As a trained evaluator of both commercial and residential property, I advise clients to carefully evaluate any property or business purchase as a strategic long term investment. While markets are mid correction, sellers are reconsidering their initial asking prices, and buyers should be submitting competitive offers subject to contingencies that are there to protect them from a bad investment. No one wants to purchase property only to have it immediately loose value, but, keep in mind, a property’s market value is ultimately what someone is willing to pay for it. 

It is very unlikely that the BC regional markets will see prices fall below their pre-pandemic levels this year. You may experience a drop in market value if you closed at the height of the last expansion and paid a premium to acquire the purchase, but most new mortgage holders are in it for the long haul, and in 20 years or less we will have been through at least one, maybe two market cycle expansions phases, with opportunity to recoup any correctional losses.

The realtor you’re working with should be helping you to navigate the inventory you are interested in by providing more than just a basic neighbourhood comparison. A market assessment is a guesstimate based off a pool of similar properties that have recently sold in the area. I recommend you go further and perform your own evaluation and appraisal. An in-depth examination of not just the property and dwellings, but the region, the city or town, and the neighbourhood that surrounds it, to determine if the investment will hold its value.

A property purchase means buying into the location long term and anything that could negatively effect the area, can negatively effect your investment. The environment directly surrounding your property can change over time, and the quiet heavily treed rural neighbourhood you buy in today, can become a busy high traffic location with urban expansion.

Locate or request the future city or municipal land use plans for the area, check the zoning on adjacent titles, and thoroughly investigate all of the above ground and below ground infrastructure and services. Adjacent properties can have mixed zoning that could see a business move in that will reduce your investments value.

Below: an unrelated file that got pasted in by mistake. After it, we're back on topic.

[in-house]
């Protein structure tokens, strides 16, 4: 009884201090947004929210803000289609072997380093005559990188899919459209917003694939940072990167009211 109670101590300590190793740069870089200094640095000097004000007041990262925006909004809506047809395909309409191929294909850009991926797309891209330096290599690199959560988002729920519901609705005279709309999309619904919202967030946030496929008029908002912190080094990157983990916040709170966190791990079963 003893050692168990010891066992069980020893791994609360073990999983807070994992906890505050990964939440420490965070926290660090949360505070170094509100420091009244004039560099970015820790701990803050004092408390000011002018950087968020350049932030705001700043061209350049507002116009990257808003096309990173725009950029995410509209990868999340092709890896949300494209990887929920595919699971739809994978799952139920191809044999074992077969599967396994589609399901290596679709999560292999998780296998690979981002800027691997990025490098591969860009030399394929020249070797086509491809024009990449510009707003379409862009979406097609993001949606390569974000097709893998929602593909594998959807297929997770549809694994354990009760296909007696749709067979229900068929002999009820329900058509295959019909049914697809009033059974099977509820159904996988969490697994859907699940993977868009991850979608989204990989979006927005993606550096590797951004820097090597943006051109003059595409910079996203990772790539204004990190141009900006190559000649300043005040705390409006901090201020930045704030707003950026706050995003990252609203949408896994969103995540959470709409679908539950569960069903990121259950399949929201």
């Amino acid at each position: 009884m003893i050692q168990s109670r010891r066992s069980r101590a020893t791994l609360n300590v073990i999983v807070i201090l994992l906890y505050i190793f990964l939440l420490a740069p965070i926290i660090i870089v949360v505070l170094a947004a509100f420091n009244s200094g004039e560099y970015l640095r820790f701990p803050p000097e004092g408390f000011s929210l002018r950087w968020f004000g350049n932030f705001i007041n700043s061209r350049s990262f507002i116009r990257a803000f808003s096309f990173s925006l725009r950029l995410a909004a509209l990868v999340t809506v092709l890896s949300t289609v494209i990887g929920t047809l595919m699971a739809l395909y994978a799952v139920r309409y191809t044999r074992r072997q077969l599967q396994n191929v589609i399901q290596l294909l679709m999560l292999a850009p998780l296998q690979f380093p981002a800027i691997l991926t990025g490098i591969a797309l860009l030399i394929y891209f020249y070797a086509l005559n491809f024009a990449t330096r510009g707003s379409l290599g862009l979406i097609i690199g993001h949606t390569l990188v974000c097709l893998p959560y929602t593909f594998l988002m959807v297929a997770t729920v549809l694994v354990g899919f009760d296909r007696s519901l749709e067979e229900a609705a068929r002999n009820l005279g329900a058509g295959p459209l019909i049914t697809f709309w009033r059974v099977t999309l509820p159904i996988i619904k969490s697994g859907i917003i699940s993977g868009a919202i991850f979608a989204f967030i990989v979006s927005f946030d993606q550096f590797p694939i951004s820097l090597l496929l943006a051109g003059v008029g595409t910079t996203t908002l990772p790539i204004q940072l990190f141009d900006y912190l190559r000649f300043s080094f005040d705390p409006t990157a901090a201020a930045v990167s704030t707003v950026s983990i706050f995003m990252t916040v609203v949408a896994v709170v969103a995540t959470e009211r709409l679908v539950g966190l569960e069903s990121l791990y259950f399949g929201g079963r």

In addition, all physical structures tend to depreciate over time, while the land historically holds its value. Your long term goals for the investment need to be worth the time and money spent paying down the mortgage. For example: if you purchase a small lot with a 50 years old dwelling, in 30 years the dwelling, even with upkeep, will most likely be nearing the end of its livability and structural integrity, on the other hand if you purchased 10 acres of waterfront with a similar 50 year old dwelling, in 30 years it won’t matter as much that the dwelling didn’t retain its value, the lakefront land with services will have greatly appreciated in value, and be highly sought after.

It is time for common sense to make a come back. Buyers, protect yourself, and work with a long standing experienced realtor who has been through a few market cycles and can advise you with first hand experience. Do not cut corners on due diligence, go the extra mile in assessing any purchase and be upfront and realistic with any submitted offer. 

Sellers, it is also critical to list with a licensed professional who is able to qualify all submitted offers and negotiate a closed sale that protects you from offers that will be a waste of your time.

Freddy & Linda Marks, 3A®Group RE/MAX Nyda Realty